City and Guilds of London Art School
The City and Guilds of London Art School is an art college in London, England, United Kingdom. It is one of the country's longest established art colleges, and offers courses ranging from Foundation, through B.A. degree, Postgraduate Diploma and M.A. degree levels.
The Art School is housed in a row of Georgian buildings in London's Kennington district, close to the south bank of the river Thames.
The City and Guilds of London Art School was founded in 1854. It was known as Lambeth School of Art and was based in Black Prince Road and St Oswald's Place. In 1879 the School was taken over by the City and Guilds of London Institute and acquired its current Kennington Park Road premises, becoming known as the South London School of Technical Art. In 1937 it changed its name to the current City and Guilds of London Art School.
In its early years the Art School's teachers and students worked closely with industrialists, particularly Henry Doulton, seeking to combine artistic creativity with manufacturing processes. Students and teachers became instrumental in both the Arts and Crafts movement and Art Nouveau. After the Second World War the Restoration and Carving courses were established to train for the restoration of London's damaged architecture.
During the 1960s the Art School became more of a distinctly fine art institution, and in 1971 ceased to be dependent on its industrial subscribers, becoming an independent charitable trust. In 1997 and 1998 the Fine Art Painting, Sculpture and Conservation courses were validated at undergraduate B.A.(Hons) level. In 2000 the M.A. course in Fine Art was validated by the University of Central England (now Birmingham City University).
Visiting Lecturers have included: Norman Rosenthal, Basil Beattie, Paul Winstanley, Andrew Mummery, Alexis Harding, Gordon Cheung, Colin Smith, David Kefford, Anne Hardy, Tom Godfrey, Lucy Williams, Zavier Ellis, Max Attenborough, Chris Davies, Will Turner, Paul Becker, Francesca Lowe, Helen Sumpter, Nick Hackworth, Jonathan Wateridge, Neil Rumming, and Christian Ward.
In a 2008 letter to the Observer newspaper and Art Monthly by Graham Crowley (former Professor of the Royal College of Art) the City & Guilds Fine Art Department was singled out for its ‘magnificent job’ in ‘maintaining the transformative power and joy of education through art’.
In 2009 Booker Prize shortlisted writer Tibor Fischer became the RLF writing fellow at City and Guilds.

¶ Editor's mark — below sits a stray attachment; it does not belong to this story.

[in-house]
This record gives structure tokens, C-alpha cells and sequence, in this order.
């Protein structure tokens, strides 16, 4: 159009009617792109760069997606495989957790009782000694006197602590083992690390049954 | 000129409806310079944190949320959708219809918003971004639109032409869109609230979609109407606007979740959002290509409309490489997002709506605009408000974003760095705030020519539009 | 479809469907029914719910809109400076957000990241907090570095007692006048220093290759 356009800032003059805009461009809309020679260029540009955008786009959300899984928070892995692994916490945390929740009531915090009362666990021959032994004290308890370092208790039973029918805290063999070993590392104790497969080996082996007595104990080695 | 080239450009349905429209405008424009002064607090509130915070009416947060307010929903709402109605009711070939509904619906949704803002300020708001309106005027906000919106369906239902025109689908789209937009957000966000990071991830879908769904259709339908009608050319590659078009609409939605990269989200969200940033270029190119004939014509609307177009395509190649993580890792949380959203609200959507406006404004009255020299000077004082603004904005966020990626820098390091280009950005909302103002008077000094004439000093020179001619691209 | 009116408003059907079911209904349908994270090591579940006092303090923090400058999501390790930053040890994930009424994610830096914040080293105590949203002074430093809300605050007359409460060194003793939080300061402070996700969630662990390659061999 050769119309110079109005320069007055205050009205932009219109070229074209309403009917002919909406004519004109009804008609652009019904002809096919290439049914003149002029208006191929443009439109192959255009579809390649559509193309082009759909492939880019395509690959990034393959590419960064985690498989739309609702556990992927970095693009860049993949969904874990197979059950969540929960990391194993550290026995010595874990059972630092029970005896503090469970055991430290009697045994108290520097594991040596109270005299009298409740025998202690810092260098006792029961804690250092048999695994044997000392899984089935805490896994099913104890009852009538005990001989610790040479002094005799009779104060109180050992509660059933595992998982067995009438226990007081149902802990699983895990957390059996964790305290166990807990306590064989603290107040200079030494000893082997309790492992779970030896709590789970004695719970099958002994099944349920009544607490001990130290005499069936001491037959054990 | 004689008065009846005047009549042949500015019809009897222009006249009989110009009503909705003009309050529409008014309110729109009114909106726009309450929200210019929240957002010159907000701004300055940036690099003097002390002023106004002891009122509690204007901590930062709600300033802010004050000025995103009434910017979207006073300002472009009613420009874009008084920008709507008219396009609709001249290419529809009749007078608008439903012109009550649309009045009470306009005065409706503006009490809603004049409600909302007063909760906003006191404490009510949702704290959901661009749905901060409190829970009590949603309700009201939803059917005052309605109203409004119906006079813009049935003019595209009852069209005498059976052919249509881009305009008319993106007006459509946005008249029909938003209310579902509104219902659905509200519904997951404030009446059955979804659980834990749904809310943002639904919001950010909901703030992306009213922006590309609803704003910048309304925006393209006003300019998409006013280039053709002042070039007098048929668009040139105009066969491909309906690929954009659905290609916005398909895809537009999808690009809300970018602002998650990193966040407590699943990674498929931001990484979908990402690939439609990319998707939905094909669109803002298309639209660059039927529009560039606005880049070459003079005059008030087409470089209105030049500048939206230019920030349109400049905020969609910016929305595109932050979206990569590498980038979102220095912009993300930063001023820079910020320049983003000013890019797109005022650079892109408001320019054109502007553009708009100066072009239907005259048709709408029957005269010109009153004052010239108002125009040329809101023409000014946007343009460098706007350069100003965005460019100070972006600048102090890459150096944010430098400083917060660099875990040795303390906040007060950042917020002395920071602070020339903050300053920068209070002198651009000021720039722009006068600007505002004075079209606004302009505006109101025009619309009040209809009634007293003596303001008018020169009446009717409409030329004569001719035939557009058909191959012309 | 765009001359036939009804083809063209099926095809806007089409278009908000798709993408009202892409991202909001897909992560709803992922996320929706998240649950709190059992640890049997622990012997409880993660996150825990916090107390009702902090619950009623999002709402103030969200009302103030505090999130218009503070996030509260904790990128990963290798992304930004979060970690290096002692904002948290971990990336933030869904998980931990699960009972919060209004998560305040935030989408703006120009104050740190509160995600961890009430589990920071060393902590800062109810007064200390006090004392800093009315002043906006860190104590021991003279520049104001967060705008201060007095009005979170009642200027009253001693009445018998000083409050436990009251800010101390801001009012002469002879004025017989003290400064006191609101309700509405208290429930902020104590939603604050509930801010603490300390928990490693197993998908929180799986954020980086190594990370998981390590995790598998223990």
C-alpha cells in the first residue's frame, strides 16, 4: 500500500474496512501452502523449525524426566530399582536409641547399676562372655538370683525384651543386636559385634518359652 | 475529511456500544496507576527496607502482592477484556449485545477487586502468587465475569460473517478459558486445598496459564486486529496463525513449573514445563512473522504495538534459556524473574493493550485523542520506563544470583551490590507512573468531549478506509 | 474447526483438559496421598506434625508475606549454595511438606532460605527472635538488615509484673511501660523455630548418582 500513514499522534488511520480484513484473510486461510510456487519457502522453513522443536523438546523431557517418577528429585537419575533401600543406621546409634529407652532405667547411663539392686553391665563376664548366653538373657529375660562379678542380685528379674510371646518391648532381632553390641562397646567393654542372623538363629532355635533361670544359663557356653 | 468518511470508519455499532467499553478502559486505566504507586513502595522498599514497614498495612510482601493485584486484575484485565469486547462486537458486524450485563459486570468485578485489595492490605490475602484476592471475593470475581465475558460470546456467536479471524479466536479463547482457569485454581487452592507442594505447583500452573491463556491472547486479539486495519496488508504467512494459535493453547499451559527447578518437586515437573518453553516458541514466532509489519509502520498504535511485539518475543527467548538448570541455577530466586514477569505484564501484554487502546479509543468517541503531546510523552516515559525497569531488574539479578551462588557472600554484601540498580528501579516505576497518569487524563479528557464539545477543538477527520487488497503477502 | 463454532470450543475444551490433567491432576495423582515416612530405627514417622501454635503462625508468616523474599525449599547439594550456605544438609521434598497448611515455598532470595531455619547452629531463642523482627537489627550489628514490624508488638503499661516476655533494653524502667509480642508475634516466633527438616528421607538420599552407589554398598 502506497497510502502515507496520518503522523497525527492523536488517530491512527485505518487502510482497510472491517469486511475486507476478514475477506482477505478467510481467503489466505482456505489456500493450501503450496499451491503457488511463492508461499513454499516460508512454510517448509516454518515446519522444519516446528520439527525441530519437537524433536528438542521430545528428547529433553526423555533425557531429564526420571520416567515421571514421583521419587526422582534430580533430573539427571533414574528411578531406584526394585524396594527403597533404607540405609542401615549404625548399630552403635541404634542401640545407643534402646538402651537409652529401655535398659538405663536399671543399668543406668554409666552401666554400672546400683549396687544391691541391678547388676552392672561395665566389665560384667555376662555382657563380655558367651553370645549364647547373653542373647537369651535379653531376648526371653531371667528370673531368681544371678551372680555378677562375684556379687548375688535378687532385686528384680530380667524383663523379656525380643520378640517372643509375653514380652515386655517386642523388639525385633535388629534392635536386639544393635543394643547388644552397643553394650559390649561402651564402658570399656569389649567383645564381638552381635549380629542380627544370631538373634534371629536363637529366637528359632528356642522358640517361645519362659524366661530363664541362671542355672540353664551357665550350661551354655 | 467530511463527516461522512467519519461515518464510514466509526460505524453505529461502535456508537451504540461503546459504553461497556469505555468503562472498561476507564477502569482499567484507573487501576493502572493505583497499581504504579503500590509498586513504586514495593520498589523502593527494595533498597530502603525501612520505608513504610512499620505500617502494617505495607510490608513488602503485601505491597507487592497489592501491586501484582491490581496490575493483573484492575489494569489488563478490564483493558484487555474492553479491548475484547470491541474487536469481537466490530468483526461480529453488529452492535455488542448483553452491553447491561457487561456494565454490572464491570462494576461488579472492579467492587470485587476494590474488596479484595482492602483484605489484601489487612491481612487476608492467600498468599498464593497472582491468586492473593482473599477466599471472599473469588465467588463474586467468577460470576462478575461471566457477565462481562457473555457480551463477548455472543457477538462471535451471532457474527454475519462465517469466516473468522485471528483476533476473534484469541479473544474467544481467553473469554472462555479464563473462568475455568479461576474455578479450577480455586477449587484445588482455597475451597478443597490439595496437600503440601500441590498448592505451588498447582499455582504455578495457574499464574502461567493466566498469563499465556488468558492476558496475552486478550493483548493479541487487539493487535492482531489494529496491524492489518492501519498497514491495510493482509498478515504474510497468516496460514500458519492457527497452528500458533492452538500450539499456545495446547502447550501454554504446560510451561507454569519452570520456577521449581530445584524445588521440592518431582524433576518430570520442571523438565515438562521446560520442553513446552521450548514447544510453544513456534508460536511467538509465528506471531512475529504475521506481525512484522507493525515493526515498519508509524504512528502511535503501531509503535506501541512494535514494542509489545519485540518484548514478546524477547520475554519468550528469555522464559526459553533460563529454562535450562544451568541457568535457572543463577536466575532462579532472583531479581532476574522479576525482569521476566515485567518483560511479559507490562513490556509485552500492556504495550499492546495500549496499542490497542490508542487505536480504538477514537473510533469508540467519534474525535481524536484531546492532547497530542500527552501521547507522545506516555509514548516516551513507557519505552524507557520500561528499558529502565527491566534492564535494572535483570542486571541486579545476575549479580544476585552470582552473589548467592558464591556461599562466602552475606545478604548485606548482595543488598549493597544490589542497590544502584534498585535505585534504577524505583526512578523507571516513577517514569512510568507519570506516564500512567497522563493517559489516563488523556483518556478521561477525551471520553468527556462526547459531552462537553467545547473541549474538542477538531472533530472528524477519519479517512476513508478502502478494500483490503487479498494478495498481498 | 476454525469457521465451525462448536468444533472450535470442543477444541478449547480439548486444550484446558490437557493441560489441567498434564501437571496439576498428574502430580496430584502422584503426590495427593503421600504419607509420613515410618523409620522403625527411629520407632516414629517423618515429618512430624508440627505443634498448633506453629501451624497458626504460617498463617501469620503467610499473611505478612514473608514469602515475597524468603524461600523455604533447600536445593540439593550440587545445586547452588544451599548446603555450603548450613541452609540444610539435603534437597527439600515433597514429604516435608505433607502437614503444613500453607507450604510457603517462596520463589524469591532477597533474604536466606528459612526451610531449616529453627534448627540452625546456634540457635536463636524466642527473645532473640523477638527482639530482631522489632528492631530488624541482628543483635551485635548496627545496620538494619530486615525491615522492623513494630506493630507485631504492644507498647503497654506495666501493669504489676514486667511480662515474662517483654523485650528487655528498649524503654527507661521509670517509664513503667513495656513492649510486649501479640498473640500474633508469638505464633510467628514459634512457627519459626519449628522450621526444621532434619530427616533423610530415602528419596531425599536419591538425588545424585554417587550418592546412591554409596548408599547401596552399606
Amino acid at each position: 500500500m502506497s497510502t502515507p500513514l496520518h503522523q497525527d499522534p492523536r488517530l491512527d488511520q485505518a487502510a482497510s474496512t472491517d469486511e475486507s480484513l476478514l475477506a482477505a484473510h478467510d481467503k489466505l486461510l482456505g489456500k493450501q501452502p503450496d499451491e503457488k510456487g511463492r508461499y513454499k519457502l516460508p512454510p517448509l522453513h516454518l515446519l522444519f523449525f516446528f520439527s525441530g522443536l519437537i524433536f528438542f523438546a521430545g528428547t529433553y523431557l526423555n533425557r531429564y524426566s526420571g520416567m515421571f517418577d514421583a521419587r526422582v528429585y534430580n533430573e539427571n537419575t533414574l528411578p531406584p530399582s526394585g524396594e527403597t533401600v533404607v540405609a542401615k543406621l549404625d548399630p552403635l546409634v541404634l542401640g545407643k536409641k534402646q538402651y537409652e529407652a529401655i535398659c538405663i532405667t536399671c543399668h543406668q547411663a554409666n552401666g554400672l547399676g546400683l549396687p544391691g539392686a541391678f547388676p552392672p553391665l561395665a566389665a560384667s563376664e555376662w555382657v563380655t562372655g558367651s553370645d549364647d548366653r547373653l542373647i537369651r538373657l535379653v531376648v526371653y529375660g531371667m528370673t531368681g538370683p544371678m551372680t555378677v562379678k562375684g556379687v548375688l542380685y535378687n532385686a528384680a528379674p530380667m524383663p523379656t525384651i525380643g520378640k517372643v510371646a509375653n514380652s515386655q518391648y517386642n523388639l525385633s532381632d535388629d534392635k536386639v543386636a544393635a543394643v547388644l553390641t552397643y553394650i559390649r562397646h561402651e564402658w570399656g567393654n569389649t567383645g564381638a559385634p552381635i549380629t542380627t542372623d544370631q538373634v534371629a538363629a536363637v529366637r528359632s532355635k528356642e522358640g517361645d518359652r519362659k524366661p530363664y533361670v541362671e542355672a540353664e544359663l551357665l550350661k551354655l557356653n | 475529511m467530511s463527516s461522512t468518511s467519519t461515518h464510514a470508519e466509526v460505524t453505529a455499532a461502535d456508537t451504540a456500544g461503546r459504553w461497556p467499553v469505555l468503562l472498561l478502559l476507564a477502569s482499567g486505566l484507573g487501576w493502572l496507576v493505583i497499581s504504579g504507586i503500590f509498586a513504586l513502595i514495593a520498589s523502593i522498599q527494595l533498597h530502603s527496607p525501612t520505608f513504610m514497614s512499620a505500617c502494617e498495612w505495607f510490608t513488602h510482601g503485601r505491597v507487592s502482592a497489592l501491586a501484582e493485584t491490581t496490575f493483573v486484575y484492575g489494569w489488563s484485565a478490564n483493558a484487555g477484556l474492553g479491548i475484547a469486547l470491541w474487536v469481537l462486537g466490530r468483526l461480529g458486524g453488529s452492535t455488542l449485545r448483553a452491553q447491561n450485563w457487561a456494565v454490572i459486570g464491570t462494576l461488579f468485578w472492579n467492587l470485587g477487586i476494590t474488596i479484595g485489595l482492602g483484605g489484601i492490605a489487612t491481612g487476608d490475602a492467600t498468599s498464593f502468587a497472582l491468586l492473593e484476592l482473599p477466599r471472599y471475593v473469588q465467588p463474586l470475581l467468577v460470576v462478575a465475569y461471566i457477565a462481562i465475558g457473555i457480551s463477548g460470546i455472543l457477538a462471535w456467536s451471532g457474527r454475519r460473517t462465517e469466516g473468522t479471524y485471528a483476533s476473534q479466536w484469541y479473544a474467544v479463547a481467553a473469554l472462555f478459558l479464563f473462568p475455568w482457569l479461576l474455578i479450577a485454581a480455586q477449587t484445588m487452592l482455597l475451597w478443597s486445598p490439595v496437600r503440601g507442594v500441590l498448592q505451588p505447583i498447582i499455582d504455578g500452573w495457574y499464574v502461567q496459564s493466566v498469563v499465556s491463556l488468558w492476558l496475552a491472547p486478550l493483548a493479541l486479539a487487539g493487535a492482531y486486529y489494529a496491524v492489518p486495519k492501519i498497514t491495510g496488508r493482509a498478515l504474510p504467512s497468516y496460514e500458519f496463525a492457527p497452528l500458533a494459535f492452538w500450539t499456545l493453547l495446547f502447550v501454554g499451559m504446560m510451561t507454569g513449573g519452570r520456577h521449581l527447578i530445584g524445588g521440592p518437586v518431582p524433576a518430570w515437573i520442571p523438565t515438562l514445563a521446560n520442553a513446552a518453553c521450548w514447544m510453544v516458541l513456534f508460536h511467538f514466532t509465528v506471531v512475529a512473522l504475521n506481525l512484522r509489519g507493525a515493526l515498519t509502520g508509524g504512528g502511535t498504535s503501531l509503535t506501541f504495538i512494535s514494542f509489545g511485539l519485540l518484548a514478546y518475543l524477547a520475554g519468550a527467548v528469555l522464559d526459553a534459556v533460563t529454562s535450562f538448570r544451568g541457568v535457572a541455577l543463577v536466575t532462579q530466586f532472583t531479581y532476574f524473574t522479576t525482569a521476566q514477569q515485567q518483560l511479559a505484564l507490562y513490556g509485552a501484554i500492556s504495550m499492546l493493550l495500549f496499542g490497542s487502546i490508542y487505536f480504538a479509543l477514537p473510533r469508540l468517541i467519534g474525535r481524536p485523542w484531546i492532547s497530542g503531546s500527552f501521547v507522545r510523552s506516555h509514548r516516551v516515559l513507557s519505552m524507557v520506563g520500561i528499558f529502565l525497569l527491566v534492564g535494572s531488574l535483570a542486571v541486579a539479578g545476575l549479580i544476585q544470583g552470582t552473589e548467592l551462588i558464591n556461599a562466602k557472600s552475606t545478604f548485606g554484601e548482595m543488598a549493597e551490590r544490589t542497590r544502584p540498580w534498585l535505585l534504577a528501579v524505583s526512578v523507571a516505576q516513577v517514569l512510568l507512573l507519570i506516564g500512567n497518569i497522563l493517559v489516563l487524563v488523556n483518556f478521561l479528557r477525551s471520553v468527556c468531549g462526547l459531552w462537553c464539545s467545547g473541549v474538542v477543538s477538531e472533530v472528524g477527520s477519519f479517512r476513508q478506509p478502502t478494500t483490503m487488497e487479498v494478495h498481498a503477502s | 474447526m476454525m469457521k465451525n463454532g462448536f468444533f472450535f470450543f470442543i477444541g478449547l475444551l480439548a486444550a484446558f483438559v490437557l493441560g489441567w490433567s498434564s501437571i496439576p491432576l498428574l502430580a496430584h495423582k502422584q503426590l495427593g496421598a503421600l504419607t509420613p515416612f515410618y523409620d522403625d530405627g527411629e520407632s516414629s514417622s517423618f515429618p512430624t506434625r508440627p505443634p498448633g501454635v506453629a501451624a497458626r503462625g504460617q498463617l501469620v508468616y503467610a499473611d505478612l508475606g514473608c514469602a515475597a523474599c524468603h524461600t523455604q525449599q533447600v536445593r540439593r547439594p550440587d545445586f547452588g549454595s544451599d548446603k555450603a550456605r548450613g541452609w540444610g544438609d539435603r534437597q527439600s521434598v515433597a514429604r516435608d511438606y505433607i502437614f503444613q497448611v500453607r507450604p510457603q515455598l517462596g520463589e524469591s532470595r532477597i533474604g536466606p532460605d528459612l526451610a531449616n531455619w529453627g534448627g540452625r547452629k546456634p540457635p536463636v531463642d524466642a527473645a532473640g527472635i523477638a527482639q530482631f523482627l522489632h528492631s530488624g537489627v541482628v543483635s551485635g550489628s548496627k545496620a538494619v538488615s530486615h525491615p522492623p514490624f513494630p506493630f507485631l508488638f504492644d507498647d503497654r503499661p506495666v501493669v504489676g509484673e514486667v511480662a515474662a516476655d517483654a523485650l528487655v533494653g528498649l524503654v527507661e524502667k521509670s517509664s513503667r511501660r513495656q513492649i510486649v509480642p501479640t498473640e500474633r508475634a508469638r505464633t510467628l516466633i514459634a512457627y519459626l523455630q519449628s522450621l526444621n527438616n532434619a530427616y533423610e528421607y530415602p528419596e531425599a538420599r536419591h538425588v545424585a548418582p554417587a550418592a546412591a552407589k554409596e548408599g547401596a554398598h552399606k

In April 2011 Modern Painters (magazine) surveyed art world professionals to create a list of the top 10 UK art schools which ranked them: 1. Royal College of Art, 2. Royal Academy Schools, 3. City and Guilds of London Art School, 4. Slade School of Art, 5. Goldsmiths College, University of London, 6. Glasgow School of Fine Art, 7. Central Saint Martins College of Art and Design, University of the Arts London, 8. Camberwell College of Arts, University of the Arts London, 9. Edinburgh College of Art and 10. Chelsea College of Art and Design, University of the Arts London.
In September 2011 alongside Art Below the school carried out the "Art Lift" project the works of sixteen MA students were displayed in the lifts of Kennington underground, coinciding with the "Cleaver Square-based school's fine art show" and the Kennington Station near the event.
(Years are for college attendance)
- Lauren Child (author and illustrator, 1980s)
- Barnaby Hosking (contemporary artist 2000s)
- Alastair Mackie (contemporary artist 2000s)
- Rolf Harris (painter, entertainer, 1950s)
- Allan Sly F.R.B.S. (sculptor, 1970s)
- Jim Mathieson (sculptor) (1960s)
- William Lasdun (sculptor 1970s)
- Richard Foster R.P. (painter, 1960s)
- Annie Williams R.W.S. R.E. (Painter, 1960s)
- Stephen Wiltshire M.B.E. (artist, 1990s)
- Miho Sato (artist, 1990s)
- Lucy Cavendish (painter, 1990s)
- Michael Renton (designer, engraver, 1950s)
- Ann le Bas R.E. N.E.A.C. (artist, 1940s)
- Marguerite Horner (artist, 2000s)
- Simon Edmondson (artist, 1970s)
- Abdul Hakim Onitolo (artist, 1990s)
- Warren Curry (artist, 1970s)
- Karen Newman (artist) (Sculptor)
- Francisco Centofanti's (artist, 1990s)
- Naomi Jobson (artist, 1990s)
- Jane Bond N.E.A.C. (artist, 1980s)
- Tapfuma Gutsa (artist, 1980s)
- Karen Newman (artist, 1970s)
- Camilla de Martino (artist, 1990s)
- Alexis Hunter (artist, 1970s)
- Mary Anstee-Parry (artist, 1990s)
- Yukako Shibata (artist, 2000s)
- Conrad Frankel (Jerwood Drawing Prizewinner, 2000s)
- Gallery Website (painter, gallerist, 1960s)
- Marcia Bennett-Male (1990s, stone carver/sculptor)
- Hugo Bruce (sculptor 1980s)
- Frank Dobson (sculptor) R.A. (1912)
- Arthur Rackham (illustrator 1880s)
- Glyn Philpot R.A.
- Edmund Blampied (Illustrator 1900s)
- F.W. Pomeroy R.A. (sculptor)
- Goscombe John R.A. (sculptor)
- George Frampton R.A.(sculptor)
- C. J. Allen (sculptor)
- Harry Bates A.R.A. (sculptor)
- George Tinworth (ceramic artist)
- Stanhope Forbes R.A. (Newlyn School painter)
- Charles Haslewood Shannon R.A. (Painter)
- Martin Brothers (Potters)
- Leonard Raven-Hill (illustrator)
Notable teachers and lecturers
- John Charles Lewis Sparkes (Art Master & Principal)
- James Butler (R.A. sculptor)
- Bernard Dunstan (R.A. painter)
- Sonia Boyce MBE
- Sir Roger de Grey R.A. (Principal 1973–95, President of the Royal Academy)
- Elizabeth Fitzgerald (1957-1990s)
- Hew Locke
- Aimé-Jules Dalou (1870s)
- Michael Kenny R.A. (Principal 1995–1999)
- Ben Levene (R.A. painter)
- Basil Beattie
- Tony Carter (Principal 2000s)
- Robin Mason
- Andrew Grassie
- Gavin Nolan
- Jasper Joffe
- Matthew Collings
- Emma Biggs
- James Jessop
- Jane Langley
- Reece Jones (artist)
- Kiera Bennett
- Alex Gene Morrison
- Tibor Fischer RLF Writing Fellow 2009
- Laura Clarke